BACK to school this August was a momentous occasion for primary school students in Punjab. The province became the first to implement the Single National Curriculum in madressahs and from grades one to five in both public and private schools within its jurisdiction. Aside from Sindh, which has refused to adopt it citing the 18th Amendment according to which education is a provincial subject, the other provinces and the ICT also plan to introduce it as soon as possible. The SNC for grades six to eight will be introduced next year, and up to Matric in 2023.
From the outset, the merits or otherwise of introducing the SNC have been hotly debated. One thing is certain, this may be the most revolutionary step taken in the education arena since Zulfikar Ali Bhutto’s nationalisation of schools and colleges in 1972. That measure had far-reaching repercussions, and general consensus holds that it proved extremely detrimental to educational standards. Pakistan cannot afford another ill-thought-out experiment in this sector.
The PTI government projects the SNC as a silver bullet that will magically resolve Pakistan’s educational woes, or at least the bulk of them. Unfortunately, the problem is far too complex and the SNC is unlikely to address the more important aspects of it. It may even make matters worse, bringing down standards across the board.
To be fair, the PTI during its electoral campaign also spoke of putting all out-of-school children in classrooms, improving the quality of education, and emphasising technical and vocational education. However, it has only made progress in introducing the SNC. It has billed the SNC as a way to end the ‘education apartheid’ in the country — which, on the face of it sounds commendable.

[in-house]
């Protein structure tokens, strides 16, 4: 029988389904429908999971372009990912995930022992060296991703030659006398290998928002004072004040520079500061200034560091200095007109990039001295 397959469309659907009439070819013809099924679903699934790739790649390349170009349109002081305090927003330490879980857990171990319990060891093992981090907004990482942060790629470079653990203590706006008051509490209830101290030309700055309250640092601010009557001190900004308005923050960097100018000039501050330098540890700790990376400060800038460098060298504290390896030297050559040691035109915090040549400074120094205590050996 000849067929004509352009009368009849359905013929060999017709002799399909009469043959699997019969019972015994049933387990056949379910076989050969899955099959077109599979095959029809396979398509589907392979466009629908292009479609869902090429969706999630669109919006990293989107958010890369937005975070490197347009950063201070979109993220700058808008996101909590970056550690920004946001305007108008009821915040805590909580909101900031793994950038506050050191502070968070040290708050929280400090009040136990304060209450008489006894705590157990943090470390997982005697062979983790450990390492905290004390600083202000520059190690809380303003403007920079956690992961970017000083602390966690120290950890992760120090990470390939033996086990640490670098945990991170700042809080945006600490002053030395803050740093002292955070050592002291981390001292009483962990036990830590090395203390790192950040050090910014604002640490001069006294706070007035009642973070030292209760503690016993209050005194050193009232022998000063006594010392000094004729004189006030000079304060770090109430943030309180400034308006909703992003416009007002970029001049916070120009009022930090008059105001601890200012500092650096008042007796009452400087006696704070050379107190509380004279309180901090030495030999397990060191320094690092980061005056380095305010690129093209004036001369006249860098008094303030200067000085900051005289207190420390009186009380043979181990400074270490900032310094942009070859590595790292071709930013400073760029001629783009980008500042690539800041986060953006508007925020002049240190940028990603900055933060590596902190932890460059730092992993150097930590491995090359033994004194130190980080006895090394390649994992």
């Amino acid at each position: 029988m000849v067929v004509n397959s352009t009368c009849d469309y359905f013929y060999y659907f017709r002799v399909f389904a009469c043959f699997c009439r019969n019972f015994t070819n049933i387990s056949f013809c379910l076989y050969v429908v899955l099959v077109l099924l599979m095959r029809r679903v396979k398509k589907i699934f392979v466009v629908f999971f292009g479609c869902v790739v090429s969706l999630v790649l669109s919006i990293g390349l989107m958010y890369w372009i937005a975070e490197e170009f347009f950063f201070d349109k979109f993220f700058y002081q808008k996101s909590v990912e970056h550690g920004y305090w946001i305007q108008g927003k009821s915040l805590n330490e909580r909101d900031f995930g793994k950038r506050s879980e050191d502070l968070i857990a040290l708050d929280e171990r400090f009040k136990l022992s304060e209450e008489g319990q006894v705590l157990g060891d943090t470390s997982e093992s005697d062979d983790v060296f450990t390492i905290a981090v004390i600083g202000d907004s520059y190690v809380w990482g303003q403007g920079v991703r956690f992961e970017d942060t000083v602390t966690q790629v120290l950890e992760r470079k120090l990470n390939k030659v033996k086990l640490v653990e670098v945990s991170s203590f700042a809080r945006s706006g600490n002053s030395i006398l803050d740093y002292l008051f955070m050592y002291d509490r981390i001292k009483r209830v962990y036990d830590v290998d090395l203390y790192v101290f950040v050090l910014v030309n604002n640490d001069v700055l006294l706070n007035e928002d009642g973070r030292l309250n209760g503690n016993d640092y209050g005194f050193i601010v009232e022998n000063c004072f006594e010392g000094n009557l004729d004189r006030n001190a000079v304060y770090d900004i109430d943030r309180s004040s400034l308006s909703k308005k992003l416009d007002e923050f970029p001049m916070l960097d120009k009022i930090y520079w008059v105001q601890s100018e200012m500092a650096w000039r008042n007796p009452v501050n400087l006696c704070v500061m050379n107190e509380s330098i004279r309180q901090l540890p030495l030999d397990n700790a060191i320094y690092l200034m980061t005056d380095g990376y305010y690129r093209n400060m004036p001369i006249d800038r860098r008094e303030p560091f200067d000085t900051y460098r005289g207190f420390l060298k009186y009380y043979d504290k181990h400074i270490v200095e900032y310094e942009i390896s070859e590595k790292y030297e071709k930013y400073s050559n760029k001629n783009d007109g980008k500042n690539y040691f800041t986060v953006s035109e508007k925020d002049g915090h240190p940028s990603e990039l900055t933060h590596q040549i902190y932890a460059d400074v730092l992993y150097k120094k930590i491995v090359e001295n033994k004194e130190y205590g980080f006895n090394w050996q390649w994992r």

However, the educational apartheid is not only on account of different curricula pursued by different strains of education linked with socioeconomic status. In fact, it has far more to do with access and quality. But to put some 23m out-of-school children in school requires twice as many schools as we have at present, along with the associated human resource and funding requirements. Improving education quality means investing far more in teachers’ training than we do. Then there’s the issue of missing essential facilities. All this requires a massive infusion of funds. The cheapest option was the SNC.
Nevertheless this was at least a golden opportunity to improve the existing curriculum. However, the SNC remains content heavy, which encourages rote learning rather than critical thinking. The subliminal messaging is problematic and non-inclusive. More religious material has been included in subjects other than Islamiat, which is unfair to non-Muslim students. Girls and women are always dressed conservatively, and families are invariably stereotypical two-parent households. Single parents do not exist in these depictions of ‘respectability’ that are completely out of touch with contemporary Pakistani society. There is, in short, little to commend the SNC.
Published in Dawn, August 9th, 2021